(This is based on one of my Aspiring Author columns on my website, since removed.
I'm often asked by unpublished writers about reference books on writing I find helpful.
First, I truly believe the very best way to learn to write is to write. There really are no short cuts when it comes to finding out what sort of story and characters you write well. Also, I'd caution against too great a reliance on such books. That way leads to "by the book" writing, and you don't want to write like everybody else; editors are looking for writing that's "fresh," something that stands out from the crowd, not fits right in. Yes, there are conventions in genre fiction, but I'm not talking about plot or characters or "happy endings." I'm talking about how you tell the story.
However, there certainly are plenty of how-to books out there, and yes, I've used them. Sometimes, when I'm "stuck" on a particular scene or plot element, I turn to these books to help me figure out why I'm stuck, which usually translates into "where I've gone wrong."
So here you go, Margaret's Favorite Writing Books (in no particular order):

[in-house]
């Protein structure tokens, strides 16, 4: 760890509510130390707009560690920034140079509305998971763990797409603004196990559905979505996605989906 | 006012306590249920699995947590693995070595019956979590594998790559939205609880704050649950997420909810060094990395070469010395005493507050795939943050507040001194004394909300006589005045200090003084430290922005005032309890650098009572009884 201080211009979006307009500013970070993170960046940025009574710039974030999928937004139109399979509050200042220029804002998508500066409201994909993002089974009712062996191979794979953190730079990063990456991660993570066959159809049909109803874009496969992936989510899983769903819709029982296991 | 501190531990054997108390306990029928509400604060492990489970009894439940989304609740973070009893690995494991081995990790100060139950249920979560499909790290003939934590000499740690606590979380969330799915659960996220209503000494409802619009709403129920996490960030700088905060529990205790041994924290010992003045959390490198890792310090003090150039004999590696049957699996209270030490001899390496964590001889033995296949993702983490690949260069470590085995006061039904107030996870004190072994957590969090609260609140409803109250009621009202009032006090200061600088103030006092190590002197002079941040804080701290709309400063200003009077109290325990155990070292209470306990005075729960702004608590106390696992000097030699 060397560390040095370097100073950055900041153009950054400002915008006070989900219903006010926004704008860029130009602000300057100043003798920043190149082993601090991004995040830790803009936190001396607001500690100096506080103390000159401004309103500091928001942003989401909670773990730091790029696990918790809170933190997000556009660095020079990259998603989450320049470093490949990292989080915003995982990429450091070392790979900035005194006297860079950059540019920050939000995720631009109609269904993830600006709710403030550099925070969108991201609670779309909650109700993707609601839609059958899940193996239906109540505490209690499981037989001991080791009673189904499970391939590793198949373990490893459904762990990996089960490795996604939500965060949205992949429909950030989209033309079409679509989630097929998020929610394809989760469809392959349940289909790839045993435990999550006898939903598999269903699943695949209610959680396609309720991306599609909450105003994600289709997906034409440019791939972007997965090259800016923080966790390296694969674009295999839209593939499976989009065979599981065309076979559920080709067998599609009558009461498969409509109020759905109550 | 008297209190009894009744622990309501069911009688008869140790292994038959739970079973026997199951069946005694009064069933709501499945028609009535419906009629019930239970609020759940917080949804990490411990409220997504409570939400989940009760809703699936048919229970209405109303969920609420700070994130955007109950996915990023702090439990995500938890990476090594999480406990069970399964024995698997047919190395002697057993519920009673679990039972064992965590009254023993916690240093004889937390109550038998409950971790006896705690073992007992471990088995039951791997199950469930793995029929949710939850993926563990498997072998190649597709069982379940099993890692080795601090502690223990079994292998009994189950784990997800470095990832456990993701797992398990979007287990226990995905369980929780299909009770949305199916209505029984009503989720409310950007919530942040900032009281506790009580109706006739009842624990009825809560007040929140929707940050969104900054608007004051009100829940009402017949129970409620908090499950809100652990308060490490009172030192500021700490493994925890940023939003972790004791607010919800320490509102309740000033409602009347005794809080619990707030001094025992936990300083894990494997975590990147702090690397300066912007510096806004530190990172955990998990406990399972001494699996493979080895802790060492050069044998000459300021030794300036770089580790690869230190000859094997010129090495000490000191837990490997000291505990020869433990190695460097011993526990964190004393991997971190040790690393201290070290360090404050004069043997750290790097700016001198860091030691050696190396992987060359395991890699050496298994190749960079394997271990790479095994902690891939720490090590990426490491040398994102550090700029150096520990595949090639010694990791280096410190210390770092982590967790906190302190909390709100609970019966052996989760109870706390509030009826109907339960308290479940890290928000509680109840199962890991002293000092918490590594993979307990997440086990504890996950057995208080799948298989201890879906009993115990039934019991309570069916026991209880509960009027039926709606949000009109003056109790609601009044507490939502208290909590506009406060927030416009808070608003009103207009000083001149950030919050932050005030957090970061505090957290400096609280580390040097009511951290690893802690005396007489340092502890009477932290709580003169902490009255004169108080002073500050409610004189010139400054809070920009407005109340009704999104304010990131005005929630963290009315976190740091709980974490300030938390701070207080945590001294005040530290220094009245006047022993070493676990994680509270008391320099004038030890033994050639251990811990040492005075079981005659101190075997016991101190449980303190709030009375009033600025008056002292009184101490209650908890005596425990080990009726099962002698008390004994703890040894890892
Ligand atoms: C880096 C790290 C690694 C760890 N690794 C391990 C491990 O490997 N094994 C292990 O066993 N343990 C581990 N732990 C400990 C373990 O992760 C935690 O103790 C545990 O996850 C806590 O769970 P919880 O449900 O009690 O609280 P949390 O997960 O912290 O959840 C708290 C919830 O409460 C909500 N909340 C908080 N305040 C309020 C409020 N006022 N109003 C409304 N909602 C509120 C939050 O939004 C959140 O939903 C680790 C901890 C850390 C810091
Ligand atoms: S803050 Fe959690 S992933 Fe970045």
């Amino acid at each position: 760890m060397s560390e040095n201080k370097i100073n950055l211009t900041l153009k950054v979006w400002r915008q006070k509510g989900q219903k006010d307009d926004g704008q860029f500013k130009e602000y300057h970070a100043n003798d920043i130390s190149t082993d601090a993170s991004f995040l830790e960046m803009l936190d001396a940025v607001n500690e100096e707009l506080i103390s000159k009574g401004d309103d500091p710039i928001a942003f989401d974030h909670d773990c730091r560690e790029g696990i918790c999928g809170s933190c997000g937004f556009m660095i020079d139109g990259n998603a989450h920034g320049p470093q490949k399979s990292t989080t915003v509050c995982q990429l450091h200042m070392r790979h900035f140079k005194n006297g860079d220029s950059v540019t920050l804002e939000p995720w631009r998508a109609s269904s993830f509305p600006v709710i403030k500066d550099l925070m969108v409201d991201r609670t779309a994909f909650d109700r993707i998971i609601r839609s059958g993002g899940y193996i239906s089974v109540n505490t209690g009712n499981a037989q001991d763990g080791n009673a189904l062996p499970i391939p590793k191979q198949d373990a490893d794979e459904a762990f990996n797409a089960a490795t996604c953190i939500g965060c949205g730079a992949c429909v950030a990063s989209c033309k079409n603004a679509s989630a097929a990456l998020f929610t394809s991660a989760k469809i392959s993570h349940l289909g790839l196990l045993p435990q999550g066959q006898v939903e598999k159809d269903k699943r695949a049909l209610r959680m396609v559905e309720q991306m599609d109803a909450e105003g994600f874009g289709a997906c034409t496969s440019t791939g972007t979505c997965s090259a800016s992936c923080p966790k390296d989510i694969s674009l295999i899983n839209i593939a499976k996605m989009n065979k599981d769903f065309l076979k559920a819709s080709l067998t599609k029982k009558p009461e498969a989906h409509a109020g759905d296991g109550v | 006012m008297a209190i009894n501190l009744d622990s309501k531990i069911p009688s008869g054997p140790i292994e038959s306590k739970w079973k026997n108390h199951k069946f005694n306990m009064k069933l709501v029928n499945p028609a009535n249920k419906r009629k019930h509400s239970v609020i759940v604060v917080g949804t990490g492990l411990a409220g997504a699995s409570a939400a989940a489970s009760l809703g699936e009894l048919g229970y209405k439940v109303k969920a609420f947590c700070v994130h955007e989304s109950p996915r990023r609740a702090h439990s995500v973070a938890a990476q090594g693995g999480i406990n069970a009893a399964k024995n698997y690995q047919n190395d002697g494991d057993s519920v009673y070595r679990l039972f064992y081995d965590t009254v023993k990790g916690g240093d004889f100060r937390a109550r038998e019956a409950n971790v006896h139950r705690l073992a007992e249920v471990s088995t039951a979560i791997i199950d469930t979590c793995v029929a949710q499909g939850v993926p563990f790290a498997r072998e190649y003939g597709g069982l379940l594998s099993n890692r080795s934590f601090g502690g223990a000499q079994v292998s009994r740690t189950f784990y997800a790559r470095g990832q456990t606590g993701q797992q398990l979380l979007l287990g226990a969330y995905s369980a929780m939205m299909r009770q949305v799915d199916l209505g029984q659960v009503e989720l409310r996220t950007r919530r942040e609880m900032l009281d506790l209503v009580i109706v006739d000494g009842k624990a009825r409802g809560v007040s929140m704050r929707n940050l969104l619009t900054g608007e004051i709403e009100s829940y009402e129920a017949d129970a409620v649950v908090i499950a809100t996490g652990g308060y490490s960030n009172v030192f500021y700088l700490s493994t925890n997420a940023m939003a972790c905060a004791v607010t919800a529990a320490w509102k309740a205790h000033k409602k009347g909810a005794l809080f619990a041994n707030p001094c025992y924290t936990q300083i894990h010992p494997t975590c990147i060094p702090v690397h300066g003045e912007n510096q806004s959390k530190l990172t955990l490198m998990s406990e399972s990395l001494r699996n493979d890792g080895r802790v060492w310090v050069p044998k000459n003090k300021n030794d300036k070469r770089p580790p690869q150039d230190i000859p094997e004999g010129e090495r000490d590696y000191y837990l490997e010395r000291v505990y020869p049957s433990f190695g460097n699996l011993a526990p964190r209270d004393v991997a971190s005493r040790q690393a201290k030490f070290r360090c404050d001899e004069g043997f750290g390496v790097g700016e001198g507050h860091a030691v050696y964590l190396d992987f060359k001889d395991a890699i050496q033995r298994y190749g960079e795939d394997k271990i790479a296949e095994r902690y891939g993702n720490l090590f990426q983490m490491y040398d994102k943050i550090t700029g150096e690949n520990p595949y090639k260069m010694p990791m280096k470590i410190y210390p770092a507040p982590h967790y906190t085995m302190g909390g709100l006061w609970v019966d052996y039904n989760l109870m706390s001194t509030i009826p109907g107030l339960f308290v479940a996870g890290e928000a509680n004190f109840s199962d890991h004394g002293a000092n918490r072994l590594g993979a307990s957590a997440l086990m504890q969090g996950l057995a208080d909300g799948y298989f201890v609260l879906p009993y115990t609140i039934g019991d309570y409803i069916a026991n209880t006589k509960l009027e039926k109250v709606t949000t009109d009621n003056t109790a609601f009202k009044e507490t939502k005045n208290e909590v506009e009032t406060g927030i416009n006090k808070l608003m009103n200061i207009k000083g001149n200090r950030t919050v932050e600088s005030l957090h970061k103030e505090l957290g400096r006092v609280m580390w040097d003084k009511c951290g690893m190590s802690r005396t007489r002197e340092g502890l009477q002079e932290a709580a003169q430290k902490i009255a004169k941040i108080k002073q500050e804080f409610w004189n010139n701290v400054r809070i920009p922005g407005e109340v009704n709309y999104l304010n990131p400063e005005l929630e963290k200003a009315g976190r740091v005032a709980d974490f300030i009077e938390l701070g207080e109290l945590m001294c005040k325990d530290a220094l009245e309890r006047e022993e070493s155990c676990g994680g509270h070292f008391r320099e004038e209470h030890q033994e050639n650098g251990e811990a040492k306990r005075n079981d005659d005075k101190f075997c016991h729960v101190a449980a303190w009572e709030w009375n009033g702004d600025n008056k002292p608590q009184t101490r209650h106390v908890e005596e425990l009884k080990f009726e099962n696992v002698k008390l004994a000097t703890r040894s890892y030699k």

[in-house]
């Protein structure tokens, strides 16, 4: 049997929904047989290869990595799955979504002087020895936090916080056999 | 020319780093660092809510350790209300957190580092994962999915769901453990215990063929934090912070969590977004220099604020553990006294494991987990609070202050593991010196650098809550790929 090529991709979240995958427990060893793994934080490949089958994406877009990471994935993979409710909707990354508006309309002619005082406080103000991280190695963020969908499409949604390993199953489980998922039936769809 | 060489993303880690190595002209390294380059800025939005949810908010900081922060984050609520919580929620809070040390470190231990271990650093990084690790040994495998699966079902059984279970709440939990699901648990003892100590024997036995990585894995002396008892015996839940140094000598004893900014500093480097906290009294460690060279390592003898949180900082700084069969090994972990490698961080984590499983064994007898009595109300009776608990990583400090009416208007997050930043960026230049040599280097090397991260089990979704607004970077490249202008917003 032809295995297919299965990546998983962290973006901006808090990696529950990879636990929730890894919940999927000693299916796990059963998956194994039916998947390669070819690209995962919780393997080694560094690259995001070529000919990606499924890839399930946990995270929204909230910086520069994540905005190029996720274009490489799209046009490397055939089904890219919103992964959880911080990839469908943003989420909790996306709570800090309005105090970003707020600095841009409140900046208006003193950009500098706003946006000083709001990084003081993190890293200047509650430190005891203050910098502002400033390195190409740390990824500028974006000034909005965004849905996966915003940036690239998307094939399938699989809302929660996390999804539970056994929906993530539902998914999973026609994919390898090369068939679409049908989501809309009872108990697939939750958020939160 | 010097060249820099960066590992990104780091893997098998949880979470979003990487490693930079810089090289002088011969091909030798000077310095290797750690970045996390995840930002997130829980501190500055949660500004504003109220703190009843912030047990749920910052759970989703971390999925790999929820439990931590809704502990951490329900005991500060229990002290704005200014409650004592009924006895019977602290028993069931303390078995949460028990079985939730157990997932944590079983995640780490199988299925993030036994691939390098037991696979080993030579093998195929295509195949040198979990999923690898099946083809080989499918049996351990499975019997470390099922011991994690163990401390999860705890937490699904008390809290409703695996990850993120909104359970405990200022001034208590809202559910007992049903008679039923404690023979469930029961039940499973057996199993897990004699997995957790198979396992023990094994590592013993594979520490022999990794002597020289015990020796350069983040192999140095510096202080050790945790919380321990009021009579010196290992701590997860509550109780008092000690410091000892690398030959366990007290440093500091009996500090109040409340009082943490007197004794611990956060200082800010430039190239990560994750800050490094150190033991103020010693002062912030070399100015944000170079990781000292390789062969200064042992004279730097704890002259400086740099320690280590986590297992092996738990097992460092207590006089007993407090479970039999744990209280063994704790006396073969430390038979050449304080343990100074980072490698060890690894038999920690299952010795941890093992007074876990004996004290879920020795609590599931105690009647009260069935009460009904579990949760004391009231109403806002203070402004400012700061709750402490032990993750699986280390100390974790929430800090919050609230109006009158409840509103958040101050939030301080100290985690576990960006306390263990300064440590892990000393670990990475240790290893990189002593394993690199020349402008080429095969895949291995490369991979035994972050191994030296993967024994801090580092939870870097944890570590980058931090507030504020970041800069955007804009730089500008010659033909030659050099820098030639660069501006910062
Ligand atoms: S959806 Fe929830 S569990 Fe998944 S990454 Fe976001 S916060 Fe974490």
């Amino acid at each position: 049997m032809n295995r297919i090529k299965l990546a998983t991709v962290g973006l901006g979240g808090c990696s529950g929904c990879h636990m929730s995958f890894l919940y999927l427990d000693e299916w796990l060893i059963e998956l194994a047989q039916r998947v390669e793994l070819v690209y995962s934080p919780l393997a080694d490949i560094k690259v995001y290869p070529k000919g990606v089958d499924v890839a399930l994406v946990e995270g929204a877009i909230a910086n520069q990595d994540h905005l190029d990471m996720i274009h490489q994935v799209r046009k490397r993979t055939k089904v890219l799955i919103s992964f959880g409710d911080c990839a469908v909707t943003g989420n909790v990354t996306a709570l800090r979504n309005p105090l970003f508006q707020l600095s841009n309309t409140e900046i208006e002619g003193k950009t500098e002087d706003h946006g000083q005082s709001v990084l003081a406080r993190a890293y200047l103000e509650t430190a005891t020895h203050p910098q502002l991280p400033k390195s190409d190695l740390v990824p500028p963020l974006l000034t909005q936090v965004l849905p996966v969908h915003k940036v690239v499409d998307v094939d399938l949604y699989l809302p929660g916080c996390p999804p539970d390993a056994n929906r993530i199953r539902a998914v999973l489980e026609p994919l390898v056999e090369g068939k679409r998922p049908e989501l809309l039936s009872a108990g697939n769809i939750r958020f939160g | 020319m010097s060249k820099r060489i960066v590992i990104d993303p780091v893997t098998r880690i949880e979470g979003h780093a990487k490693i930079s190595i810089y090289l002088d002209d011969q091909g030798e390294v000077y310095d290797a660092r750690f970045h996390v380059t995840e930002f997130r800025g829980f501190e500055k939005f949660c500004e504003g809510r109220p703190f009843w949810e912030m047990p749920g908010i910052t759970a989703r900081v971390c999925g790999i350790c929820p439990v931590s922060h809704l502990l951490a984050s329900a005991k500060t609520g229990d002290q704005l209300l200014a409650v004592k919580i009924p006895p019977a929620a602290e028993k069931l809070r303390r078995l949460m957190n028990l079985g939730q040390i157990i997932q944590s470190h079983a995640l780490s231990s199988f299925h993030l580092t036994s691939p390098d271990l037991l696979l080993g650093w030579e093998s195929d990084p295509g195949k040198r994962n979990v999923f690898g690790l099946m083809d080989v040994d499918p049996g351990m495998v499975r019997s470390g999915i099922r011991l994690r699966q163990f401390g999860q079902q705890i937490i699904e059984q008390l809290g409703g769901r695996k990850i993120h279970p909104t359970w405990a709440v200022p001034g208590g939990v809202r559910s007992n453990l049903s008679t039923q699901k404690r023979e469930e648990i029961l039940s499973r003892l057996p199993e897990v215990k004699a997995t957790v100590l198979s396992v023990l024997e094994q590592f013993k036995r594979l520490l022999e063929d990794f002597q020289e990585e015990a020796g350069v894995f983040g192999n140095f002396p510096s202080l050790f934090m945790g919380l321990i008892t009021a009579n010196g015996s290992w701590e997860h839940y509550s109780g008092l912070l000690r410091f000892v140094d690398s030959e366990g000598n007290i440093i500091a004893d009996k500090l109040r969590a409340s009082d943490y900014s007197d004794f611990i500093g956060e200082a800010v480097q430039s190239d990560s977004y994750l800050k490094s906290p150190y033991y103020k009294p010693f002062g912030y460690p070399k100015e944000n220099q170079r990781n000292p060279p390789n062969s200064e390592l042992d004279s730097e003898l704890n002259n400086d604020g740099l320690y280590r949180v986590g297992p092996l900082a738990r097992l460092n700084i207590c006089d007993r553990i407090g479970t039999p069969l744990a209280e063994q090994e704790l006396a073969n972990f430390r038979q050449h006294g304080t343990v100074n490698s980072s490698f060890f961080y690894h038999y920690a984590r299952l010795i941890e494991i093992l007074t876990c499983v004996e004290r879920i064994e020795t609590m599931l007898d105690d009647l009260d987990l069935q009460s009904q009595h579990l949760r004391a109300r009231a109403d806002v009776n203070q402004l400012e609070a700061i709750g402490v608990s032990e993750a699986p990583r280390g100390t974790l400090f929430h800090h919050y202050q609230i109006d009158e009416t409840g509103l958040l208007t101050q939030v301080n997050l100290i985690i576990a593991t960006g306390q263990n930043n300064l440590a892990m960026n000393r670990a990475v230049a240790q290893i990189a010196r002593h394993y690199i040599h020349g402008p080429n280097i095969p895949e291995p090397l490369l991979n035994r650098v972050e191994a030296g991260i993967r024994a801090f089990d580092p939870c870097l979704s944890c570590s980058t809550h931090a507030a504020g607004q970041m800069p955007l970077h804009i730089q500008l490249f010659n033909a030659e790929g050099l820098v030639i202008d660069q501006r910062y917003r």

BEYOND STYLE: Mastering the Finer Points of Writing by Gary Provost
TECHNIQUES OF THE SELLING WRITER by Dwight V. Swain
WORD PAINTING: A Guide to Writing More Descriptively by Rebecca McClanahan
BUILDING BETTER PLOTS by Robert Kernen
NOVELIST'S BOOK CAMP: 101 Ways to Take Your Book From Boring To Bestseller
WRITING THE BREAKOUT NOVEL by Donald Maass
ETA on the blog: I'm ordering two more writing books this week, based on the advice of fellow writers.
WRITING ON BOTH SIDES OF THE BRAIN: BREAKTHROUGH TECHNIQUES FOR PEOPLE WHO WRITE by Henriette A. Klauser
THE 38 MOST COMMON FICTION WRITING MISTAKES by Jack Bickham (although this one has some scathing reviews on Amazon, I figure if I can get one or two new approaches or takes on writing, it'll be worth it.)
Sometimes, though, a writer needs something different from a "how to." Sometimes, you need inspiration to stick with a craft that is often lonely and frustrating.
Here are some books I've found very helpful in that regard:
BIRD BY BIRD by Anne Lamott
WRITING FROM THE INSIDE OUT by Dennis Palumbo
WORD WORK: Surviving and Thriving as a Writer by Bruce Holland Rogers